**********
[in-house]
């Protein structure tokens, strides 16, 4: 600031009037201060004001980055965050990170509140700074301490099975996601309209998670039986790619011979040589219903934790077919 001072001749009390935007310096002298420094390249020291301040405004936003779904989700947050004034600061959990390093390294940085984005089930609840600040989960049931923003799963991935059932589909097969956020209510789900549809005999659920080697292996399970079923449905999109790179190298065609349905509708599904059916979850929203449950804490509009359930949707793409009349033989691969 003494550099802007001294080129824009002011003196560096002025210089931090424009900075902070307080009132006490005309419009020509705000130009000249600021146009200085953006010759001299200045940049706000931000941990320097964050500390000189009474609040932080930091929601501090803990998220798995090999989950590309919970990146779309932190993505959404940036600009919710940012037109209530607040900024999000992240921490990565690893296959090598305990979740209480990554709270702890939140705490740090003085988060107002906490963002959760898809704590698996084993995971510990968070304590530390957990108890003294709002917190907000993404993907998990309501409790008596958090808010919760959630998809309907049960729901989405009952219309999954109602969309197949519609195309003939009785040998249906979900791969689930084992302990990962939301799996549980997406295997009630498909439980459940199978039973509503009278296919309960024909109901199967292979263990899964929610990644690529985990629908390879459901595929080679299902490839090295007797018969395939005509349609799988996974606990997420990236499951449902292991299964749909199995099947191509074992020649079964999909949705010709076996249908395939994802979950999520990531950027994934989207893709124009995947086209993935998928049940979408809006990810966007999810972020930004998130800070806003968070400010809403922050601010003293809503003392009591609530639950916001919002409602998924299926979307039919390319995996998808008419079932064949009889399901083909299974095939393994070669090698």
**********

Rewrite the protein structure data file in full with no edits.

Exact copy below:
[in-house]
């Protein structure tokens, strides 16, 4: 600031009037201060004001980055965050990170509140700074301490099975996601309209998670039986790619011979040589219903934790077919 001072001749009390935007310096002298420094390249020291301040405004936003779904989700947050004034600061959990390093390294940085984005089930609840600040989960049931923003799963991935059932589909097969956020209510789900549809005999659920080697292996399970079923449905999109790179190298065609349905509708599904059916979850929203449950804490509009359930949707793409009349033989691969 003494550099802007001294080129824009002011003196560096002025210089931090424009900075902070307080009132006490005309419009020509705000130009000249600021146009200085953006010759001299200045940049706000931000941990320097964050500390000189009474609040932080930091929601501090803990998220798995090999989950590309919970990146779309932190993505959404940036600009919710940012037109209530607040900024999000992240921490990565690893296959090598305990979740209480990554709270702890939140705490740090003085988060107002906490963002959760898809704590698996084993995971510990968070304590530390957990108890003294709002917190907000993404993907998990309501409790008596958090808010919760959630998809309907049960729901989405009952219309999954109602969309197949519609195309003939009785040998249906979900791969689930084992302990990962939301799996549980997406295997009630498909439980459940199978039973509503009278296919309960024909109901199967292979263990899964929610990644690529985990629908390879459901595929080679299902490839090295007797018969395939005509349609799988996974606990997420990236499951449902292991299964749909199995099947191509074992020649079964999909949705010709076996249908395939994802979950999520990531950027994934989207893709124009995947086209993935998928049940979408809006990810966007999810972020930004998130800070806003968070400010809403922050601010003293809503003392009591609530639950916001919002409602998924299926979307039919390319995996998808008419079932064949009889399901083909299974095939393994070669090698």